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Dr Rory Hearne: Investors received a clear message from Government last night - 'keep buying, you're flying'

The housing analyst responds to last night’s announcement by Government on investment funds and property.

Rory Hearne Lecturer in Social Policy

THE GOVERNMENT BOTTLED it. When faced with the clearest of choices between taking measures that would benefit Generation Rent or continuing to support the cuckoo funds and Real Estate Investment Trusts, they backed the investors and the markets. The investor fund measures are meaningless.

They will be utterly ineffective to stop the funds buying up homes – apartments and houses. And worse than that, the measures give certainty to the investor funds that this Government isn’t going to touch them.

So it’s a green light to the investors to plough on – ‘buy, buy, buy’.

Don’t just take it from me. Just look in the picture below which shows that the stock market share values of Irish Residential Properties REIT, Ireland’s largest landlord, rose significantly on the opening of business today.

If the measures were going to have any serious impact on their profits and investment strategy of buying up Irish homes and renting them out, then the share price would have fallen. It didn’t fall. It actually rose in value, by 2.6%. That’s hardly a sector in retreat.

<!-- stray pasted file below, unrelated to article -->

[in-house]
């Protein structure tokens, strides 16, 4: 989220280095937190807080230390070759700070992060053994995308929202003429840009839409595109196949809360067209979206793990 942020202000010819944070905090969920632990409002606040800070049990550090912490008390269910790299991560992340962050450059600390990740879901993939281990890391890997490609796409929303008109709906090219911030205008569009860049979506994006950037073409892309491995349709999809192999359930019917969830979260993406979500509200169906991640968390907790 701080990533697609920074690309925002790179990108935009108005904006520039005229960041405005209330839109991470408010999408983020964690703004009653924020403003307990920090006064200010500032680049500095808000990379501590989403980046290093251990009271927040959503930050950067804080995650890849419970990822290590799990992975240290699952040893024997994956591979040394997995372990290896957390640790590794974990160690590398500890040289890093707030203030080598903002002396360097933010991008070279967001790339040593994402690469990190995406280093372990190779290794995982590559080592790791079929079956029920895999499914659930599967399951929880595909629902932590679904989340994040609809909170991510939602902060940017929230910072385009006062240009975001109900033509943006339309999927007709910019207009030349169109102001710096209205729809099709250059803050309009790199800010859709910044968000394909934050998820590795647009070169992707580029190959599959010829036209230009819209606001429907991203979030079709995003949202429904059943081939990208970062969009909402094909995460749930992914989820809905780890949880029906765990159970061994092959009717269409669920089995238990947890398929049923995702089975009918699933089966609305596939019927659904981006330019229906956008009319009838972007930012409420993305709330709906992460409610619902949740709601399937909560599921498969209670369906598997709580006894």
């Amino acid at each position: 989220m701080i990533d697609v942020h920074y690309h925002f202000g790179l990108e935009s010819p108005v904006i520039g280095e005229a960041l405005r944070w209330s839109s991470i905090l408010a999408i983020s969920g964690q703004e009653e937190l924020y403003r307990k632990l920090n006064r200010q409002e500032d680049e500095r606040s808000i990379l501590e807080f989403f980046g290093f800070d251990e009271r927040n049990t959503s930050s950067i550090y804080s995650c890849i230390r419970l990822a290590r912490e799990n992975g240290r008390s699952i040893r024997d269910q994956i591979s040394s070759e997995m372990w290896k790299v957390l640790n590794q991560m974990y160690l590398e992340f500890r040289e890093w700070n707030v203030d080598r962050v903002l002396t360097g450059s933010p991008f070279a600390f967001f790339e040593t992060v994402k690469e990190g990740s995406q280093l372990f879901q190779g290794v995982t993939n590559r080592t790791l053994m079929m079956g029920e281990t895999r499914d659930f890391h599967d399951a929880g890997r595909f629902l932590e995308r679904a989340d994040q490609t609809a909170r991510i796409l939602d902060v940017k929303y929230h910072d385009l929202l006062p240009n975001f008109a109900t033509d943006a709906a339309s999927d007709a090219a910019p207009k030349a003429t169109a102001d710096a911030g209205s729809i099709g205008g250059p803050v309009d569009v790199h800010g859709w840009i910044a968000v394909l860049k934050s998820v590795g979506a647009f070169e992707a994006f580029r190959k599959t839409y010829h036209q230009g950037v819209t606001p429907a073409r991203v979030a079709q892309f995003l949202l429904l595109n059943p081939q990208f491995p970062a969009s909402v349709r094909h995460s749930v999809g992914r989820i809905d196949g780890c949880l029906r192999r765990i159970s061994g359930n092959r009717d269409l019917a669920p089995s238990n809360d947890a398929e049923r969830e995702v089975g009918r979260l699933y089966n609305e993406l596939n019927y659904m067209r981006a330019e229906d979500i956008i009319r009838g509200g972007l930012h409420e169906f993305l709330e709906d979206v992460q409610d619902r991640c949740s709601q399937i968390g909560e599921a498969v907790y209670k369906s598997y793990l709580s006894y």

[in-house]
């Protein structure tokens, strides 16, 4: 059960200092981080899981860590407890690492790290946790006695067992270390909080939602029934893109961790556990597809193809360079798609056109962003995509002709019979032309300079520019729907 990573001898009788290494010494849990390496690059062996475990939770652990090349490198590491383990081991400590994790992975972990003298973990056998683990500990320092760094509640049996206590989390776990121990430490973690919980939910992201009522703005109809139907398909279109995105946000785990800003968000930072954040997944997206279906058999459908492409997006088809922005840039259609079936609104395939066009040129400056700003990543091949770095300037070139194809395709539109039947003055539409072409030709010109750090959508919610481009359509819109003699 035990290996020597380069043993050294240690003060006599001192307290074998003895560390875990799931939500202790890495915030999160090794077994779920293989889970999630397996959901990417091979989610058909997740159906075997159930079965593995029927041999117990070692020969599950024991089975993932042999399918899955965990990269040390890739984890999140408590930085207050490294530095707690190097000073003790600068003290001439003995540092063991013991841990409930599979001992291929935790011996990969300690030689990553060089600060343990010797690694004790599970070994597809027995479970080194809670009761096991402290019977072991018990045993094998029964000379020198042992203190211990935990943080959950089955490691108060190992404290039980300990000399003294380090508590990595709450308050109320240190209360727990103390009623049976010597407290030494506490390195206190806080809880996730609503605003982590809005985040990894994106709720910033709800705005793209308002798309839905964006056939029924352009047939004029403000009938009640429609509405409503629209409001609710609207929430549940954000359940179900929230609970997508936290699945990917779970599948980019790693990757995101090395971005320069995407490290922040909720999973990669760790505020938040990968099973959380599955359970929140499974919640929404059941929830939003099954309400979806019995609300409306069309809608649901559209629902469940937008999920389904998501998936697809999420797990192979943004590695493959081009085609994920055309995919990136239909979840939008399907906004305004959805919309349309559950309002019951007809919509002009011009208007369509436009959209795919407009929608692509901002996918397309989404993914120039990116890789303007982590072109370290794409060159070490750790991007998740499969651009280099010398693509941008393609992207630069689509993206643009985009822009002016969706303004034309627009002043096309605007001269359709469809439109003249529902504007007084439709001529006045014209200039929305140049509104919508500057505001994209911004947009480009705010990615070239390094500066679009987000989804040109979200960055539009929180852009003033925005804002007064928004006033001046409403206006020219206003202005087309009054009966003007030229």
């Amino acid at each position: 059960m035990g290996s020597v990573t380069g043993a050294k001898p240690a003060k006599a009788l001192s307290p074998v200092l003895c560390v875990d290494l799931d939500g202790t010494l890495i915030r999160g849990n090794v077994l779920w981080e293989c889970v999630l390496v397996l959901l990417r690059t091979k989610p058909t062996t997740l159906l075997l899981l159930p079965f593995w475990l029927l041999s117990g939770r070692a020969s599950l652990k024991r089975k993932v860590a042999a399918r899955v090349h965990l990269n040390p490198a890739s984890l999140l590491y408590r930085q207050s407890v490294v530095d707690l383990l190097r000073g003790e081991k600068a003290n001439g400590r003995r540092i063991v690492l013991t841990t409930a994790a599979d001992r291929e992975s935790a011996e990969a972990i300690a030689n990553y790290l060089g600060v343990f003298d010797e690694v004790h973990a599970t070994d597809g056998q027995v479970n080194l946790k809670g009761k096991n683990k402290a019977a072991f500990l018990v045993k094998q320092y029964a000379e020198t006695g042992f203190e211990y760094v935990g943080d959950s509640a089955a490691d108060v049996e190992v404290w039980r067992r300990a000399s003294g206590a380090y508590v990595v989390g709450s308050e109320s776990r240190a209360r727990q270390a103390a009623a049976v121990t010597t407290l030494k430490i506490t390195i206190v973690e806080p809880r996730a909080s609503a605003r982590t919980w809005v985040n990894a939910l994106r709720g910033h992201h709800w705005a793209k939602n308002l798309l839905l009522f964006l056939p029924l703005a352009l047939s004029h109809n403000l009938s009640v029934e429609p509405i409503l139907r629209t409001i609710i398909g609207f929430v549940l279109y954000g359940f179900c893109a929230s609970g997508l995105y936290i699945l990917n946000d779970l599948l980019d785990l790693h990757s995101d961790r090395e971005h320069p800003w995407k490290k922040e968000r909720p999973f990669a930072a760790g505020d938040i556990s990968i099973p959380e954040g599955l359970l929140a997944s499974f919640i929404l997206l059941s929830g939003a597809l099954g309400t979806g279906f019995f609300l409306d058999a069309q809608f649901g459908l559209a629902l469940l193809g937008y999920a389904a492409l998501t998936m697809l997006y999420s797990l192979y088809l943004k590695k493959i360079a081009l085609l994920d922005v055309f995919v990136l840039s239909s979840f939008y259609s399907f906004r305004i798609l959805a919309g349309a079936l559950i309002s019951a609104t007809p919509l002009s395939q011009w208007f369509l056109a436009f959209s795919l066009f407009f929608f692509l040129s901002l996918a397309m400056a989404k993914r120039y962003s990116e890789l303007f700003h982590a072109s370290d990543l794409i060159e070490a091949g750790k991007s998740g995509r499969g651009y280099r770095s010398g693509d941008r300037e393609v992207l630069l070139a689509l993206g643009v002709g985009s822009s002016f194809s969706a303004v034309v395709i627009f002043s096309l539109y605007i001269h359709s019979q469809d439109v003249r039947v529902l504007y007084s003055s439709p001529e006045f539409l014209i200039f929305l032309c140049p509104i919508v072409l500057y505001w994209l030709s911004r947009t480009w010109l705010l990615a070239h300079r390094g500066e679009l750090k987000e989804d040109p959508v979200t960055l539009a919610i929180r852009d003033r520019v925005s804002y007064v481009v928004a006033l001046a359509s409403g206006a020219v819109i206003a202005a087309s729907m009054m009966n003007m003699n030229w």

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The Government measures have sent the signal to the markets – Ireland’s homes remain a highly lucrative asset for your investments. Vulture and cuckoo Real Estate funds remain central to the Government’s housing and economic policy.

Generations let down

And Generation Rent, Generation Locked out, Generation Stuck at home, and our children’s children will pay a massive price in lost dreams, stunted ambition, emigration, lost lives, poverty, and homelessness.

It is illogical that the proposed restriction on bulk purchasing of houses relates only to new planning permissions, and do not apply to units with planning permission already.

There are tens of thousands of houses with planning permission that will be built in the coming years that will be exempt from this restriction. The planning measures will not have any impact for years to come. This means first time home buyers and those seeking to get an affordable rental home will continue to be outbid by cuckoo funds in the coming years. Watch as investor funds continue to snap up houses.